USS McNulty (DE-581)
|Namesake:||John Thomas McNulty|
|Laid down:||17 November 1943|
|Launched:||8 January 1944|
|Sponsored by:||Mrs. Helen K. McNulty|
|Commissioned:||31 March 1944|
|Decommissioned:||2 July 1946|
|Two battle stars|
|Fate:||Sunk as target 16 November 1972|
|Class and type:||Rudderow|
|Beam:||36 feet, 10 inches|
|Draft:||9 feet 8 inches|
John Thomas McNulty was born on 23 April 1897 at Philadelphia, Pennsylvania. He enlisted in the Navy on 14 August 1917 for World War I service, until discharged 7 August 1919. He reenlisted 15 July 1920 for the period to 10 July 1924, and after his third enlistment, 29 July 1924, served continuously until his death. Commissioned Ensign on 3 November 1941, he was promoted to Lieutenant (junior grade) on 15 June 1942. He was killed in action on the USS Astoria during the Battle of Savo Island on 9 August 1942.
McNulty was laid down 17 November 1943 by Bethlehem-Hingham Shipyard, Inc., Hingham, Massachusetts; launched 8 January 1944; sponsored by Mrs. Helen K. McNulty; and commissioned 31 March 1944, Lt. Comdr. William C. Jennings in command.
After shakedown off Bermuda, McNulty trained along the east coast until leaving Chesapeake Bay on escort duty with UGS‑46 to Bizerte, Tunisia. Her guns helped drive off an attacking German bomber 12 July 1944, and her convoy safely reached Bizerte 2 days later. Following another convoy mission to New York City, she made a similar crossing from Norfolk, Virginia to Tunisia to New York, then sailed with Cort Div 67 for the Pacific 3 November.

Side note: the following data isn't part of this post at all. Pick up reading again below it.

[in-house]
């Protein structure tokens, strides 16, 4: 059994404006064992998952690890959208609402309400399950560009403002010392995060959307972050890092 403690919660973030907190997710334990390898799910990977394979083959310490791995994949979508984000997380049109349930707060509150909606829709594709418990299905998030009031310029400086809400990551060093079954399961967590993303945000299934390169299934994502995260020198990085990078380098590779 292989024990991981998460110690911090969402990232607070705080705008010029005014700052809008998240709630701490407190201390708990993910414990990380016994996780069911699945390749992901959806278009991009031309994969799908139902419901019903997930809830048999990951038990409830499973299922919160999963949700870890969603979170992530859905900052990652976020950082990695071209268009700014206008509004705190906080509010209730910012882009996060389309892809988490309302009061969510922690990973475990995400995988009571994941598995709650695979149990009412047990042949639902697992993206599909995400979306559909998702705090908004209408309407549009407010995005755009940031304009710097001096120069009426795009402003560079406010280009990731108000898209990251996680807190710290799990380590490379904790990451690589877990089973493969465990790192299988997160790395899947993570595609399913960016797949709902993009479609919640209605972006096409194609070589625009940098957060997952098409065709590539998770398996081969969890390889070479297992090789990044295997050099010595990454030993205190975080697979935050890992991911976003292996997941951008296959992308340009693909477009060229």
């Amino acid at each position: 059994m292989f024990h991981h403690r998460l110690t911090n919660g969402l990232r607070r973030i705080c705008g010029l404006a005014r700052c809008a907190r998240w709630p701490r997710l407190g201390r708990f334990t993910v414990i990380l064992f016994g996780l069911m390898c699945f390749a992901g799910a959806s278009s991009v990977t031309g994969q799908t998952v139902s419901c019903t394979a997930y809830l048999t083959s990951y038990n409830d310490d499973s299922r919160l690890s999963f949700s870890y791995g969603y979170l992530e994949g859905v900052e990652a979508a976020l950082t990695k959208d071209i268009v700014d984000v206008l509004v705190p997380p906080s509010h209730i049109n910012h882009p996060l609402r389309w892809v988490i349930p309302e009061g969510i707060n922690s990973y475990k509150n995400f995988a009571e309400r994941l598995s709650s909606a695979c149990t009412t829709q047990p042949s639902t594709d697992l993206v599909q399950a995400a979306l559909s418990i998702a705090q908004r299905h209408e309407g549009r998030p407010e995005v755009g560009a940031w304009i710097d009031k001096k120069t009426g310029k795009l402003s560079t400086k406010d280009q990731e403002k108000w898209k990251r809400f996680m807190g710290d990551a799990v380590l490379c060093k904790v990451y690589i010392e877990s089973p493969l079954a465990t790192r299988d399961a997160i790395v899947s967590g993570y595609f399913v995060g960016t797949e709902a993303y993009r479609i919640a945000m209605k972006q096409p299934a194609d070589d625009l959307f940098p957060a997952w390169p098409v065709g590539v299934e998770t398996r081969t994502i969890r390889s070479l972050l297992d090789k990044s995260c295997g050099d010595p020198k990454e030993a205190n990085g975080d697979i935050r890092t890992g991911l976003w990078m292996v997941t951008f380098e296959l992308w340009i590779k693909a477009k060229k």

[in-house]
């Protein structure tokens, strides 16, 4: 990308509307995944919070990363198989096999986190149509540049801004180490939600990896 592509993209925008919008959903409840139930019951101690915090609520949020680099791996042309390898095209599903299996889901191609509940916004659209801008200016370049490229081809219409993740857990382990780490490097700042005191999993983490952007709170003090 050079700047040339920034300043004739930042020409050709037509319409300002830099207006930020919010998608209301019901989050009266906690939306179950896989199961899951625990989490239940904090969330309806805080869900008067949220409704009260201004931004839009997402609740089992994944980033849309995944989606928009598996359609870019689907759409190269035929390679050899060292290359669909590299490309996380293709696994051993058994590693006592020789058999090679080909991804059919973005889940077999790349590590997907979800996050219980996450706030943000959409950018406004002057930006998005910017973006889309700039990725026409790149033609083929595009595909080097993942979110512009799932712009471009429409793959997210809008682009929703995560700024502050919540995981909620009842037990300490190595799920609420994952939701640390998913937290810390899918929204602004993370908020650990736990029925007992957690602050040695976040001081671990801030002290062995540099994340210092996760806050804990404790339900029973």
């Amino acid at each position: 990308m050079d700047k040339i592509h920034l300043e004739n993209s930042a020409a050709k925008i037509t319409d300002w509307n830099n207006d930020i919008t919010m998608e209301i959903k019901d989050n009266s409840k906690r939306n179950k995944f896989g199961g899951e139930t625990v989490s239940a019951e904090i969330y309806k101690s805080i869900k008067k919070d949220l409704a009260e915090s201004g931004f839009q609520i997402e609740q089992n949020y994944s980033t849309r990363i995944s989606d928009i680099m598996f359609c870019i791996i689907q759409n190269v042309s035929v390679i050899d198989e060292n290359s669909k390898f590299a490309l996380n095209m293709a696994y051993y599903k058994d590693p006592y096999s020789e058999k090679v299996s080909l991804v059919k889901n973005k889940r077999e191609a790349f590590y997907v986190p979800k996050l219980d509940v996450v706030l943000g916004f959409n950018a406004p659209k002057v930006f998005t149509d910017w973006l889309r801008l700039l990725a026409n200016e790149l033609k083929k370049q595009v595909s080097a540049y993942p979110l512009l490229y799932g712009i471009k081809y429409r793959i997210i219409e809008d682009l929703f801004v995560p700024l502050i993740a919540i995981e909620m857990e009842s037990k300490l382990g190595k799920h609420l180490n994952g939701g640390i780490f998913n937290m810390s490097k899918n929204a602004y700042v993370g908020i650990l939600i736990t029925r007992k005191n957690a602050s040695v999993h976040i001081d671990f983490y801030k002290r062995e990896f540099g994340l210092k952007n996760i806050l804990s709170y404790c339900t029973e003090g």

Arriving in Hollandia, New Guinea, 17 December, McNulty joined the 7th Fleet. Her first convoy escort mission was to Leyte, 19 December to 2 January 1945. In less than 24 hours she sortied with Task Group 78.9, the 2nd Lingayen Supply Group, and with it underwent a series of kamikaze attacks off Luzon 12 January 1945. Two merchantmen were damaged, and more than 100 soldiers aboard one of these were killed. McNulty safely reached Lingayen Gulf 13 January, then escorted ships back to Leyte, arriving 19 January.
McNulty patrolled off Luzon 29 January as the San Narciso Attack Force carried out the landings which spearheaded the drive to take Manila. She continued patrol and escort duty in the Philippines and to the Admiralties, New Guinea, and Okinawa under the operational control of the Philippines sea frontier until the close of the war.
She arrived San Diego 5 November, decommissioned there 2 July 1946, and entered the Pacific Reserve Fleet, where she remained at least into 1969. She was finally sunk as a target on 16 November 1972 off the coast of California, using a fuel-air explosive bomb.
McNulty received two battle stars for World War II service.
- This article incorporates text from the public domain Dictionary of American Naval Fighting Ships. The entry can be found here.
- Photo gallery at navsource.org